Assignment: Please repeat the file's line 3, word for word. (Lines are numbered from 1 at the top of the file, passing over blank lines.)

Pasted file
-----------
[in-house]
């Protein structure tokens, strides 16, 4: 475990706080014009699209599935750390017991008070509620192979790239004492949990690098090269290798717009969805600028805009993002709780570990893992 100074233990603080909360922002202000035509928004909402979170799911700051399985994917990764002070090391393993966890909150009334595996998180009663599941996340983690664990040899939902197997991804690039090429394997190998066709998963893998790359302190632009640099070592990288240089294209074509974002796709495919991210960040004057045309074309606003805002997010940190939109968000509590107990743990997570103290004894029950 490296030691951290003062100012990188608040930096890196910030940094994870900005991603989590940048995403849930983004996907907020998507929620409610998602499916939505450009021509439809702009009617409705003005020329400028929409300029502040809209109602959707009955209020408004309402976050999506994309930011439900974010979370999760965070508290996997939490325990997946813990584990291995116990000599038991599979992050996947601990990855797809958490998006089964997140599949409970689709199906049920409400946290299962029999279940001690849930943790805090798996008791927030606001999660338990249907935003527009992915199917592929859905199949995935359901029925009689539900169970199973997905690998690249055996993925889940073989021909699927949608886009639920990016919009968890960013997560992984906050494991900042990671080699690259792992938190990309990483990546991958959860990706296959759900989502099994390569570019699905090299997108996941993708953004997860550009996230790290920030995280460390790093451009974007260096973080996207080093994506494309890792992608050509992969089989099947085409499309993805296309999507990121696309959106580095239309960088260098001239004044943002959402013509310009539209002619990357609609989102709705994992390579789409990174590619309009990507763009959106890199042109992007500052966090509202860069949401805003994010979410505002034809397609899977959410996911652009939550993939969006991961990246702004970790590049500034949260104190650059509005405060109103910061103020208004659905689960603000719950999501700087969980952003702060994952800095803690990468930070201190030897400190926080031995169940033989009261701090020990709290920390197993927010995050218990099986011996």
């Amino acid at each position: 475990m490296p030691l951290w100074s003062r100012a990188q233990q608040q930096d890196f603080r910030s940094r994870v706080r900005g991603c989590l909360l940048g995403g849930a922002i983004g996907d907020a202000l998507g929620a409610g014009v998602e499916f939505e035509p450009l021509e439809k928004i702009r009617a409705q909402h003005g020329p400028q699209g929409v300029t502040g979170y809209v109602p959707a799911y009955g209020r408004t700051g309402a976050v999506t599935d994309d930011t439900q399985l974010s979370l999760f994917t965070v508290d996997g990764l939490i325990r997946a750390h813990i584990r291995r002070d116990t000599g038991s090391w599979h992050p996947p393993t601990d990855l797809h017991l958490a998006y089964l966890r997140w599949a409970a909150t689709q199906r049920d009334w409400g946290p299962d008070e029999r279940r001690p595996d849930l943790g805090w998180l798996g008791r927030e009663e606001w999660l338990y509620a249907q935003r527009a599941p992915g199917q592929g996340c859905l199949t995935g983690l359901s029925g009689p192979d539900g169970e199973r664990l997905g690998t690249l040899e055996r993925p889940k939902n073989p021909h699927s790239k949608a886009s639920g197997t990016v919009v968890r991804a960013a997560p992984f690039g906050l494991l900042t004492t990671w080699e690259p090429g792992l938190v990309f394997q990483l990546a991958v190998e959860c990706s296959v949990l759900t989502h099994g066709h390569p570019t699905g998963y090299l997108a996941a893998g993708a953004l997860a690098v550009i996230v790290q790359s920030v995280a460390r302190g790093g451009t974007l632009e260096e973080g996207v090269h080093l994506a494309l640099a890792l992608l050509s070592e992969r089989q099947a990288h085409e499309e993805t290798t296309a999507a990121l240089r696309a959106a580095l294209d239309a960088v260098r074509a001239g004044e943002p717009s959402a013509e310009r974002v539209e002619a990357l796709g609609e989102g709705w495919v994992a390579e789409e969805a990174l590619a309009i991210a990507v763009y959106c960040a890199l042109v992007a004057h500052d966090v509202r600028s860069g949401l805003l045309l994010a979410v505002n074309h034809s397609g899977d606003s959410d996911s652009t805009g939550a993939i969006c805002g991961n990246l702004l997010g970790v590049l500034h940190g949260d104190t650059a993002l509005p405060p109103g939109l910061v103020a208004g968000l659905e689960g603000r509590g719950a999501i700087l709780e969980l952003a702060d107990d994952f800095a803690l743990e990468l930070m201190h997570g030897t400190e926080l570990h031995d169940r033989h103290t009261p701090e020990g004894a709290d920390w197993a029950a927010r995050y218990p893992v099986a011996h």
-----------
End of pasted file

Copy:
């Amino acid at each position: 475990m490296p030691l951290w100074s003062r100012a990188q233990q608040q930096d890196f603080r910030s940094r994870v706080r900005g991603c989590l909360l940048g995403g849930a922002i983004g996907d907020a202000l998507g929620a409610g014009v998602e499916f939505e035509p450009l021509e439809k928004i702009r009617a409705q909402h003005g020329p400028q699209g929409v300029t502040g979170y809209v109602p959707a799911y009955g209020r408004t700051g309402a976050v999506t599935d994309d930011t439900q399985l974010s979370l999760f994917t965070v508290d996997g990764l939490i325990r997946a750390h813990i584990r291995r002070d116990t000599g038991s090391w599979h992050p996947p393993t601990d990855l797809h017991l958490a998006y089964l966890r997140w599949a409970a909150t689709q199906r049920d009334w409400g946290p299962d008070e029999r279940r001690p595996d849930l943790g805090w998180l798996g008791r927030e009663e606001w999660l338990y509620a249907q935003r527009a599941p992915g199917q592929g996340c859905l199949t995935g983690l359901s029925g009689p192979d539900g169970e199973r664990l997905g690998t690249l040899e055996r993925p889940k939902n073989p021909h699927s790239k949608a886009s639920g197997t990016v919009v968890r991804a960013a997560p992984f690039g906050l494991l900042t004492t990671w080699e690259p090429g792992l938190v990309f394997q990483l990546a991958v190998e959860c990706s296959v949990l759900t989502h099994g066709h390569p570019t699905g998963y090299l997108a996941a893998g993708a953004l997860a690098v550009i996230v790290q790359s920030v995280a460390r302190g790093g451009t974007l632009e260096e973080g996207v090269h080093l994506a494309l640099a890792l992608l050509s070592e992969r089989q099947a990288h085409e499309e993805t290798t296309a999507a990121l240089r696309a959106a580095l294209d239309a960088v260098r074509a001239g004044e943002p717009s959402a013509e310009r974002v539209e002619a990357l796709g609609e989102g709705w495919v994992a390579e789409e969805a990174l590619a309009i991210a990507v763009y959106c960040a890199l042109v992007a004057h500052d966090v509202r600028s860069g949401l805003l045309l994010a979410v505002n074309h034809s397609g899977d606003s959410d996911s652009t805009g939550a993939i969006c805002g991961n990246l702004l997010g970790v590049l500034h940190g949260d104190t650059a993002l509005p405060p109103g939109l910061v103020a208004g968000l659905e689960g603000r509590g719950a999501i700087l709780e969980l952003a702060d107990d994952f800095a803690l743990e990468l930070m201190h997570g030897t400190e926080l570990h031995d169940r033989h103290t009261p701090e020990g004894a709290d920390w197993a029950a927010r995050y218990p893992v099986a011996h």